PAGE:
Before learning more about how long do electric cars last for, you should learn the basics of EV batteries. This will give you a deeper insight into how this battery works and how to take care of it. An EV battery features the same Lithium-Ion technology that most mobile phones do, but on a larger scale. There are different electrolyte compositions, but the most popular ones are Lithium-Nickel-Manganese-Cobalt-Oxide (NMC) and Lithium-Nickel-Cobalt-Aluminum Oxide (NCA). EV batteries are used to power everything in the electric car, from the HVAC system to the electronics, to the engine itself. This is why they are so vital to the functioning of the vehicle. ICE vehicles on the other hand, only use batteries to start the engine and power low-demand electronics. There are two important things to know about EV batteries. The first one is that the larger the size (in kWh) the longer the driving range. The second one is that EV batteries are considered to be at the end of their lifespan when they can only retain 80% of their initial capacity, and while they can still meet the needs of EV drivers for some time, they will degrade faster after that point.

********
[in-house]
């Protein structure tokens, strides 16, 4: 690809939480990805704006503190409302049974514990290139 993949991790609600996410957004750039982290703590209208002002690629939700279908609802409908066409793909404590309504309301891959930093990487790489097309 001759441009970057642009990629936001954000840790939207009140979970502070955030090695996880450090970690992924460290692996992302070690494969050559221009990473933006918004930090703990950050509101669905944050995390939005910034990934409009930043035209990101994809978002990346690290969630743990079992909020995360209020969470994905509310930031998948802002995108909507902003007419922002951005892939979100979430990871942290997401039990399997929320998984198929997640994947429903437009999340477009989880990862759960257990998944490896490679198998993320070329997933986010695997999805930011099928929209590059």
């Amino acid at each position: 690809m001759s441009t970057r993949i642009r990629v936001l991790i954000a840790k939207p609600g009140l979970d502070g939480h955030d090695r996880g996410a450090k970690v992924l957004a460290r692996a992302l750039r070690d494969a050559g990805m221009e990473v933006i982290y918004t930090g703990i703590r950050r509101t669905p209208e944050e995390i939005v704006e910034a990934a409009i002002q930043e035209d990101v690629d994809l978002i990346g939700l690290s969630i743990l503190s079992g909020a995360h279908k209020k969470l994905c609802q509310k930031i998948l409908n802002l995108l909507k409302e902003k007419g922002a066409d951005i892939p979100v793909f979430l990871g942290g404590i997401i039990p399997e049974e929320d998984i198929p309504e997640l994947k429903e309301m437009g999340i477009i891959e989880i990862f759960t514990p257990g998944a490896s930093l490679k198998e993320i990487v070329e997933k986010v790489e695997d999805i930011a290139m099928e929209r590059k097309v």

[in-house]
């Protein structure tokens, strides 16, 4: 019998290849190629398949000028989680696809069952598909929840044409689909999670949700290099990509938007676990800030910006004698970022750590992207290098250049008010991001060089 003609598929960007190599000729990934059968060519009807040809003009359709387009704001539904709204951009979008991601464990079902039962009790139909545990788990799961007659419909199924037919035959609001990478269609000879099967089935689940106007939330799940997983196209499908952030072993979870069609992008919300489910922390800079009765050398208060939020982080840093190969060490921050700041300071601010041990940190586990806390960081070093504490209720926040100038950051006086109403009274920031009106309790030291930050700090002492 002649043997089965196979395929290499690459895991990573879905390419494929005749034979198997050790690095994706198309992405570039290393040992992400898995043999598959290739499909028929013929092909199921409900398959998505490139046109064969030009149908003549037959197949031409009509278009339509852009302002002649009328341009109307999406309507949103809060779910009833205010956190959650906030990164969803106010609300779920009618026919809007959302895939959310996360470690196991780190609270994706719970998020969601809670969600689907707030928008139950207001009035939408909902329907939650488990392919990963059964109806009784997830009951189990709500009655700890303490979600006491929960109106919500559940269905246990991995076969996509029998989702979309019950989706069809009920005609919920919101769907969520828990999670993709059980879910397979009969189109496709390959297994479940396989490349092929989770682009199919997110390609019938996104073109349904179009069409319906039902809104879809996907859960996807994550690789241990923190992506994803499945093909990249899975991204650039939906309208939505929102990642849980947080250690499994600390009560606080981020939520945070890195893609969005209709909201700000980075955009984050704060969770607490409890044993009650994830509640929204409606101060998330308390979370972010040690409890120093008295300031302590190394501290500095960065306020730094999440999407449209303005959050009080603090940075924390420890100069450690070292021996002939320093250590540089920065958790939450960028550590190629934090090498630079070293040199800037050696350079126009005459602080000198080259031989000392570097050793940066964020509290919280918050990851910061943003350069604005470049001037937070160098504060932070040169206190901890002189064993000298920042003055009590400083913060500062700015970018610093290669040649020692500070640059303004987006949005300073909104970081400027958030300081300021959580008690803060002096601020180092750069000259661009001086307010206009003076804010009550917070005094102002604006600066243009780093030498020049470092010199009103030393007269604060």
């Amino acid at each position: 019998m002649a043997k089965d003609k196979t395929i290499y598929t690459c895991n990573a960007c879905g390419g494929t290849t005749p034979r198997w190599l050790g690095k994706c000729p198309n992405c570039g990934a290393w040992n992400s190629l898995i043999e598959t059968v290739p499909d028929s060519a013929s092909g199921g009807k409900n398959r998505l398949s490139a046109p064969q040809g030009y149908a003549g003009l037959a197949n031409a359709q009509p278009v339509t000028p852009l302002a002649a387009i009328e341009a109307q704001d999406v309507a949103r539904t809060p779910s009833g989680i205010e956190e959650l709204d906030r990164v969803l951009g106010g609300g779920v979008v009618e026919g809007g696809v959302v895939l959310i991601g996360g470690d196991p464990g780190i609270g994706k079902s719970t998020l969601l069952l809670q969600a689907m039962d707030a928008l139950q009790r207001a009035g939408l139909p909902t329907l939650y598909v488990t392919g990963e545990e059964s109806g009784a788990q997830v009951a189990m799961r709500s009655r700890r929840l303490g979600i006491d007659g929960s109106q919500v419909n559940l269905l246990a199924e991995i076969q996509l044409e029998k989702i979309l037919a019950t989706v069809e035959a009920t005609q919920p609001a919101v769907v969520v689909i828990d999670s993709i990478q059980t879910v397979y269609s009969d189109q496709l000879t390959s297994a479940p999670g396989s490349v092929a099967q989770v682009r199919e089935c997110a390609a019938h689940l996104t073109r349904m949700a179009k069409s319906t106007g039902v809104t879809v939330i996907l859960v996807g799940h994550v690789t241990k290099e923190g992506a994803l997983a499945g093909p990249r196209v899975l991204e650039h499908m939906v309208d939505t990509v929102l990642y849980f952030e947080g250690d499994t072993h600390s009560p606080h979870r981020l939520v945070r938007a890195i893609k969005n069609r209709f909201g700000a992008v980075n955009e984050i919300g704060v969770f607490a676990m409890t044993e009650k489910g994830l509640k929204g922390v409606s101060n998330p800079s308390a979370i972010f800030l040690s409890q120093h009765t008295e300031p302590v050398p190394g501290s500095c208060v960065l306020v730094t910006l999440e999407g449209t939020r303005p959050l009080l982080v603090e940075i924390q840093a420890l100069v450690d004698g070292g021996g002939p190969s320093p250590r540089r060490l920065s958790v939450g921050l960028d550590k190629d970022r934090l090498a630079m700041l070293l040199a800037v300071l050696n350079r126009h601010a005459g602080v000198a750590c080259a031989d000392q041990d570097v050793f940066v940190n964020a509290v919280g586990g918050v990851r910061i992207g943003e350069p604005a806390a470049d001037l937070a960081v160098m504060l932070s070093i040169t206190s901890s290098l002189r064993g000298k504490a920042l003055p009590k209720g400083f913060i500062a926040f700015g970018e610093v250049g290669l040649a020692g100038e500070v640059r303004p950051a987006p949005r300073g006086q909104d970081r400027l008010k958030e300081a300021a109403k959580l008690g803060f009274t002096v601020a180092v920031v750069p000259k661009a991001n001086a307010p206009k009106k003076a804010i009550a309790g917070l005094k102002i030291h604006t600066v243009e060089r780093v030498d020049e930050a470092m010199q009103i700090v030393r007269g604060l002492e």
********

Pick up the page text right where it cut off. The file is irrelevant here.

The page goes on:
Battery Longevity

The main factor that defines how long do EV cars last is the lifespan of the battery, which is why this is such an important point to analyze. Most research institutes and even EV manufacturers, consider that EV batteries last around 10 to 15 years. As expected, this highly depends on the duty cycles and climate. To extend battery longevity, you should avoid charging or discharging an EV battery to 100%. Most studies recommend considering a State of Charge (SOC) range of 20% up to 80%, keeping your battery in this SOC range will make it last longer. DC Fast Charging and extreme temperatures also affect the battery lifespan, as we will explain further in the article.

How Long Do EV Warranties Last?